Internationally known Soprano and versatile actor Rebecca Caine’s life had a rocky start. When her parents separated her mother took Rebecca and her younger sister out of school and relocated them in London. When Mom and younger sister returned to Dad, Rebecca remained in London. When at 17 she unexpectedly left the Guild Hall School she was alone, without friends or family. But talent and tenacity helped her endure and overcome sadness, loneliness, and depression. Then she was surprisingly picked to create the role of Cosette in the Royal Shakespeare Company premier production of Les Miserables and to originate the role of Christine in Phantom of the Opera. Since then her career has included Opera, Musical Theater and Cabaret. And now luckily for us she is staring in her very first “straight play,” as The Diva in Living on Love at the Asolo Repetory Theater Company. Living on Love by playwright Joe DiPietro is a glorious confection. Genius director Peter Amster found every laugh in this piece and invented many of his own, Karl Hamilton as The Maestro is amazing – especially if you saw him as a very different character – Sen Hubert Humphrey in All the Way. But the star of this piece is the sparkling Rebecca Caine, come to support this courageous and talented woman – or just come to have a roaring good time.

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  • SaraSolo 2016 Interviews

    1-12-15 SaraSolo2016 Interviews

    Last year Annie Morrison, Blake Walton and David Coyle created a one person performance festival called SaraSolo. It was a huge success. This year it is back. SaraSolo 2016 brings a new crop of diverse, interesting and compelling performances. Carolyn Michel and Christine Alexander are two of those performers.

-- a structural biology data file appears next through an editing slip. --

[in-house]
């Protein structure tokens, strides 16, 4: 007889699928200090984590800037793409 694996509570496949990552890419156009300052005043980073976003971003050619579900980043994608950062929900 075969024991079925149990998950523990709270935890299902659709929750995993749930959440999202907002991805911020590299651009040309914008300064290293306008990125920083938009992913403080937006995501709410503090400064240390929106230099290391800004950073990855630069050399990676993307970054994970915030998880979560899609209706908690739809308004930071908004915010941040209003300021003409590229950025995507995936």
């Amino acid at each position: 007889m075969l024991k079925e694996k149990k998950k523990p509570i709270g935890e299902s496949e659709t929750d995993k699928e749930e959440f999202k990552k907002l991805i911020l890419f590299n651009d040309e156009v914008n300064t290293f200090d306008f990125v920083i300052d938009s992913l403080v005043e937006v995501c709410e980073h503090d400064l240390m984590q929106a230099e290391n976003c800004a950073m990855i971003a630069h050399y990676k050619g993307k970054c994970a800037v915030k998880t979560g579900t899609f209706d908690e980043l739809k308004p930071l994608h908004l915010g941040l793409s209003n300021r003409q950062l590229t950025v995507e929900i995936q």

Carolyn Michel is a staple in the Sarasota theater community. A brilliantly talented actress, she is one of the longest members of the Asolo Repertory Company who has performed at every virtually theater venue. She is bringing a pastiche of several of her favorite characters to SaraSolo2016. Come see her bring Dorothy Parker, Rose, Bev, Trudy, Ann Landers and others both real and fictional to life on Sat 1/23 at 7:00 pm.

    Christine Alexander is founding member of Florida Studio Theatre’s Improv Troupe, and the Lazy Fairie Improv Troupe. Christine has brought her infectious capacity to generate laughter to businesses, corporations, non-profits and regular people’s living rooms. At SaraSolo 2015 Christine brought the audience to their feet. Jay Handelman says of her “she keeps finding new ways to keep everyone laughing.” She’s bringing her improvisational magic to SaraSolo2016 on Sat 1/23 at 1:00 PM

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  • Interview with Dewayne Barrett

    1-5-16 Interview with Dewayne Barrett